michfreak717 karma2012-08-14 18:13:07 UTC
Dude, you clearly don't read much of what Stan Lee writes and says. It's one of his top 10 words.
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michfreak652 karma2013-06-24 20:00:23 UTC
I just want to personally thank you for continuing to make Americone Dream. One scoop of that with strawberry in a waffle cone is my absolutely favorite ice cream combo in the world.
michfreak304 karma2017-09-07 19:57:59 UTC
Like, the movie, the play? Are you a hardcore singing-Christian Bale fan? Or just an aficionado of Tony-nominated musicals?
michfreak107 karma2013-05-09 18:44:17 UTC
Who is your favorite camper from Whispering Rock?
michfreak84 karma2014-08-14 19:43:47 UTC
In most programming languages (and many logical languages), = means you're assigning something to something else. So saying "thing = bowtie" is semantically similar to saying out loud "This thing is now a bowtie". Similarly, == means you are checking if something is something else. Saying "thing == bowtie" is semantically similar to asking "Is this thing a bowtie?" Finally, === is a bit more programmer-y, if you will, where the two things you are comparing are also checked to make sure that they are also the same substance. For instance, I could probably convince you that a painting of a bowtie is the same as a bowtie for the purposes of looking at them: "painting of bowtie == bowtie". But a painting of a bowtie, while similar to a bowtie, is not exactly like a bowtie, so saying "painting of a bowtie === bowtie" would not check out.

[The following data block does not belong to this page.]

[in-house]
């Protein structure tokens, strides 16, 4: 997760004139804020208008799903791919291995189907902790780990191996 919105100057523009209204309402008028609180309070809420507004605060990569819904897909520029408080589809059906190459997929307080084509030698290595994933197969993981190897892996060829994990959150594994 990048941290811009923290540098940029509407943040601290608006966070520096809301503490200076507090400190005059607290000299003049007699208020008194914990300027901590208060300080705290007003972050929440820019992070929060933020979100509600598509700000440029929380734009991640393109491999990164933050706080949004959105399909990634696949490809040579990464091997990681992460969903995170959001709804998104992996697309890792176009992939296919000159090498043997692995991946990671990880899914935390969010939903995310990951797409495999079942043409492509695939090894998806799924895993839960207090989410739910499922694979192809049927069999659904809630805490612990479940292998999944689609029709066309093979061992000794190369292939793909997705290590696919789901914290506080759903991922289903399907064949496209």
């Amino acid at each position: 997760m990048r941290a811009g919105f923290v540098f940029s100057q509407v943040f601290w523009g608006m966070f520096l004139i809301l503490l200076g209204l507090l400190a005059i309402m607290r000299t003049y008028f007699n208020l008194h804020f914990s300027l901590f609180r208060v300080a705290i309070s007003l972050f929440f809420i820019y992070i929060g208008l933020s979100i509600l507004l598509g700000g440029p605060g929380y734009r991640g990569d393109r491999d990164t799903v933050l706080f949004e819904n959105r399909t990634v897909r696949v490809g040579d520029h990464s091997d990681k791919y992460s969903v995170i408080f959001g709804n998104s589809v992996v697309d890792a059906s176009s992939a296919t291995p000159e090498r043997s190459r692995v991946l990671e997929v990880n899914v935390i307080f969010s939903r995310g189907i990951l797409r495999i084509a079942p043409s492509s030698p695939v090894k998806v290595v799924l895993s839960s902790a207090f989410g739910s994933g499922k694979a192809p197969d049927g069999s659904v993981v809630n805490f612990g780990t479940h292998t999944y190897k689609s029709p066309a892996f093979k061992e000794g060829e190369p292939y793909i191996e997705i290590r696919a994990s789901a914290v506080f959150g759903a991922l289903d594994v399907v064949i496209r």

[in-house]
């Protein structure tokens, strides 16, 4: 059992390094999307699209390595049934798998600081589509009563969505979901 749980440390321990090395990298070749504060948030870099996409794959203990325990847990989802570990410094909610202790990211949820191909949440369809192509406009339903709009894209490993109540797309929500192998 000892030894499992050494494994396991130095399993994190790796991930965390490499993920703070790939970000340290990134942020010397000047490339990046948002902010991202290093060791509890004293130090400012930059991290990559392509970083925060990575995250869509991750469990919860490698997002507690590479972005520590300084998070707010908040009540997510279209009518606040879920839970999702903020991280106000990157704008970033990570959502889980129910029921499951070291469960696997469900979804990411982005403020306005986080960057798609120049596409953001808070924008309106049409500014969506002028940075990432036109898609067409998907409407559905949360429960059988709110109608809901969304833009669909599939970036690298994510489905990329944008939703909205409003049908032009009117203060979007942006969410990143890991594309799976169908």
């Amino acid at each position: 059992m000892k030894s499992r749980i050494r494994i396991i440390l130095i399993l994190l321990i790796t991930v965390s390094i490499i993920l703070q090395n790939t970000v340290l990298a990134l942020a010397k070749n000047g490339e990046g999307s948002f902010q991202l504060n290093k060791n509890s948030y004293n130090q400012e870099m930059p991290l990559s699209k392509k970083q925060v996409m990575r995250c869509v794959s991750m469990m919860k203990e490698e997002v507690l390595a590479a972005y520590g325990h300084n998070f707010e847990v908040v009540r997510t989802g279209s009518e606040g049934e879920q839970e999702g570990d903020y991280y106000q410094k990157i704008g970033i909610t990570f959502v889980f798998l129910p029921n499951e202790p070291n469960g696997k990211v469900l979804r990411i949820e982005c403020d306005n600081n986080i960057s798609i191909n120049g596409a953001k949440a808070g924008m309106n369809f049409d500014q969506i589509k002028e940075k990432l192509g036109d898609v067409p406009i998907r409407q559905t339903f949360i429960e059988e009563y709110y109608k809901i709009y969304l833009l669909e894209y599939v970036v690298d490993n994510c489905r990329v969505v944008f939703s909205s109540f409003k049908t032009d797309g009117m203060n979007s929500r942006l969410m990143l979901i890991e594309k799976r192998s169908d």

In the situation above, there is a programmatic object named a "window", which describes exactly what you probably think it is: a browser window in IE. Objects in most programming languages can have "properties" or "methods" attached, notated with dots. For example, if I have a bowtie this might be notated with tie.type === 'bow', describing the "type" property with what type of tie it is. I could also run tie.knot (where "knot" is a method) and it would tie the bowtie in a knot.
Presumably in this case, window has a method or property named "frames" that describes what kind of frames the window has in it (where frames are sections of the browser marked out to show different things). However, because the window object itself is a list of frames, asking for window.frames just ends up returning the window object again, proven with the fact that window === window.frame. Things like this happen sometimes in order to maintain compatibility with old software; for example, even though the window object was later upgraded to act as a framelist on its own, older scripts might expect the framelist to be stored in window.frame.
Let me know if that's confusing or if I'm completely wrong anywhere. I'm not familiar with IE's specific framework (heh heh), so I'm guessing when it comes to frames.
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